Chan Marshall—or, as she is better known, Cat Power—has never been viewed by rock critics as a solid live performer. Her sets are known for being inconsistent, unpredictable and full of drunken ramblings. That’s right. Ms. Marshall has had a history of alcohol and drug problems just like most people who get up on a stage and share the most intimate corners of their God-damned souls with a room full of ticket-holding strangers. Plus, Marshall was plagued with the stage fright thing when she was in the baby-steps of her rock career. Some artists hide it, others do not. Marshall never hid it. Instead, she hid behind her signature brown fringe and whispered into the microphone, hunched behind a piano or guitar. The noise that came out was undeniably incredible.
So, why did she get such a terrible reputation as an incapable live performer? Because she would do things like show up late for concerts (or not show up at all), stop songs halfway through and refuse to finish, patter around the stage, or walk-off early. In short, she was a bad little trained monkey. She took the responsibility of a performer (which is to do exactly what the audience and ticket price expects of you) and ignored it completely. I want to know why this is such a bad thing.
What’s bad about being unpredictable? Isn’t that what we love most about our rock stars?
Since Chan Marshall dropped her sixth studio album, Sun, and started touring the record, she has received nothing but weird-bad reviews. Of course, every snobby little rock critic talks about how her skills as a songwriter are “without parallel,” but they wag their fingers in disapproval of her onstage behavior.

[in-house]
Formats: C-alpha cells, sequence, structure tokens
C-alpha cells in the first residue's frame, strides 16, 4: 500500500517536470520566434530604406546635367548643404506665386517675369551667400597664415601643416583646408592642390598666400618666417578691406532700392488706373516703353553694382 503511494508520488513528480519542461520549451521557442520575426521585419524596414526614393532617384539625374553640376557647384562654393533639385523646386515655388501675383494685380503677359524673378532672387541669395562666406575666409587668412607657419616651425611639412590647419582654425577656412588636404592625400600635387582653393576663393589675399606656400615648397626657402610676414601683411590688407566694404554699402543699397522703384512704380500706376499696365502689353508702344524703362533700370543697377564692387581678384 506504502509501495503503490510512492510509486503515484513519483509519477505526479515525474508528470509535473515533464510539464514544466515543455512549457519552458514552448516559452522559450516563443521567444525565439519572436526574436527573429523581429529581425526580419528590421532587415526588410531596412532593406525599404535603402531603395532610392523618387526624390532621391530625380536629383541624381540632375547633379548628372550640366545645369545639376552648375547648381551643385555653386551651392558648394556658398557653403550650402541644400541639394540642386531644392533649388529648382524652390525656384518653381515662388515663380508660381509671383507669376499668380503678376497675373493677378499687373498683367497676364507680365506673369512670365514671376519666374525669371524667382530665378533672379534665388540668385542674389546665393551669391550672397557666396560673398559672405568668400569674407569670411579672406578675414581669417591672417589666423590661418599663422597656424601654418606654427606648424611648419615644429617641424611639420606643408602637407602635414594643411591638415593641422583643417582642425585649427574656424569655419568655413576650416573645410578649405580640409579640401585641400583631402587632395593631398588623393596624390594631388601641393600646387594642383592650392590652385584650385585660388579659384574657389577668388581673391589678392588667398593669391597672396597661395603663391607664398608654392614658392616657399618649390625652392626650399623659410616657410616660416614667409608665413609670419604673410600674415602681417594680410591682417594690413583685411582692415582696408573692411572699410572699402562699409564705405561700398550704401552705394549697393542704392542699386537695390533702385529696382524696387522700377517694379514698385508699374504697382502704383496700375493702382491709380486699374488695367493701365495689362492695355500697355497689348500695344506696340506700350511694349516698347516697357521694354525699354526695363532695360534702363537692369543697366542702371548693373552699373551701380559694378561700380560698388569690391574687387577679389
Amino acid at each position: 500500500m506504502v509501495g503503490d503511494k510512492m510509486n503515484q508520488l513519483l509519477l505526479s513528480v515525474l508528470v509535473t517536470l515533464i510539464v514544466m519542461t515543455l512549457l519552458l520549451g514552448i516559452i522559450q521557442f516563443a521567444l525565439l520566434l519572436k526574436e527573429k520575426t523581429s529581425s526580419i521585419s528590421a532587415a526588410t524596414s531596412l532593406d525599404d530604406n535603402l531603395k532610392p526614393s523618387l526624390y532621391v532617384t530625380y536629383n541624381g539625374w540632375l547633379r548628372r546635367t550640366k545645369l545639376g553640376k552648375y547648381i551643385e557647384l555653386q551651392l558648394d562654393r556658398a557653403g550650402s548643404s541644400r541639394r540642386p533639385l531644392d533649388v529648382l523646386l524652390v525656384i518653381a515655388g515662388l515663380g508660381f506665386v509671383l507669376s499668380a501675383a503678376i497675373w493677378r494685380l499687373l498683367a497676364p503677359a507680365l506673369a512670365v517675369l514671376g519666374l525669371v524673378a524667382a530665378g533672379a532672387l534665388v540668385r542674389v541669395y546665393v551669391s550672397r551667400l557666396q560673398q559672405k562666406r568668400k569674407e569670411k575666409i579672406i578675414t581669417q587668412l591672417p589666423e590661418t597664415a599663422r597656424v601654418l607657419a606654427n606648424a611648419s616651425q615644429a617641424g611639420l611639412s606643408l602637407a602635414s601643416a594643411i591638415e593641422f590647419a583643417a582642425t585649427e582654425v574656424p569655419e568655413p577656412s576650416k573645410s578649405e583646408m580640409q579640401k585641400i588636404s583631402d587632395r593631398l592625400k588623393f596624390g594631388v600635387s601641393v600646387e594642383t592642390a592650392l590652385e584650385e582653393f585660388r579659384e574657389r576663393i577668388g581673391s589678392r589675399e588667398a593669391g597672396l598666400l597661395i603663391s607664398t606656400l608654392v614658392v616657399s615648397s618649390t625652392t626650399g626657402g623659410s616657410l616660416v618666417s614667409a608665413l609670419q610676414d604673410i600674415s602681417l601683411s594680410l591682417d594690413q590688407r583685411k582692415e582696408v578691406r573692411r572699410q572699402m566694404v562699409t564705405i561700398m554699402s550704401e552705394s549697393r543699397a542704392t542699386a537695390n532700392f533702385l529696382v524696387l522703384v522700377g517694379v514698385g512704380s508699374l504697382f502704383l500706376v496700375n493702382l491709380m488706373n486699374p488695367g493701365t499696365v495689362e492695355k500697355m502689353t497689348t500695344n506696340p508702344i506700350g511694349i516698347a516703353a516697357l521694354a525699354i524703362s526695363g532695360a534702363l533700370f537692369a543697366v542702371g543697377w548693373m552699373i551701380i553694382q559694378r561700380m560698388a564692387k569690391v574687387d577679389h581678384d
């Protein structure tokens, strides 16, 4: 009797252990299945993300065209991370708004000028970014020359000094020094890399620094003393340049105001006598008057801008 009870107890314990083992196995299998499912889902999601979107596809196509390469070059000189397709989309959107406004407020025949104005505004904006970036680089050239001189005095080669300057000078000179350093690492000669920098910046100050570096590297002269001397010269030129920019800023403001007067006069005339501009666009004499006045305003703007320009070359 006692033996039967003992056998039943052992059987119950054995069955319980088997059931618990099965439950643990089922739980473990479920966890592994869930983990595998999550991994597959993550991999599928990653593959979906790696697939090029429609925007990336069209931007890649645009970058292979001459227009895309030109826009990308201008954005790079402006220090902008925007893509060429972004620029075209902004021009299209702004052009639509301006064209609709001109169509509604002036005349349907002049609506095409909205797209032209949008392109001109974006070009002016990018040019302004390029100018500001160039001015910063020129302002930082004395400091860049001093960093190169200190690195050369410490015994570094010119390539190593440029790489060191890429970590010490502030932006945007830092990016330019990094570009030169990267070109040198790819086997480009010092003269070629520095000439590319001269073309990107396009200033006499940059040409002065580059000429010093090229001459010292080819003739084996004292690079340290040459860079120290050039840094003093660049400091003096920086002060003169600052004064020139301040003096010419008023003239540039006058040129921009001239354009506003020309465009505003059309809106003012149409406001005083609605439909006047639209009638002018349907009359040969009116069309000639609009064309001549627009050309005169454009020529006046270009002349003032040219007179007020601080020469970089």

The kingpin of bad reviews was from David Von Bader of the Miami New Times. He criticized her for cutting songs, being unhappy with the sound, and withering under the lights. But, the nastiest part of his review was how he ragged on her issues with drugs and booze:
“Get Chan Marshall off the road and into proper treatment… However, she is unwell. And though it might now be a part of the Cat Power mystique, it is beyond uncomfortable to pay money to watch the unraveling of a woman this talented at the hands of whatever vice has her in its grip.”
Marshall responded by uploading a screencap of the review to her Instagram and writing (in all-capitalized letters) that David Von Bader was “a square” (which is fucking hilarious).
I’m going to take a stand right now in defense of erratic performers. When you go see a show, there should be a sense of unpredictability. The audience is not in control of what happens, the performer is. And guess what? Things might not always go as planned. The Replacements used to be the champions of unpredictability. Some shows, they would play every song perfectly, while others, they would not play a single piece of original material and drunkenly cover campy old songs. That’s what rock 'n’ roll should be. It’s real. Fake it and you get caught. Remember poor Ashlee Simpson? The pop world is nasty.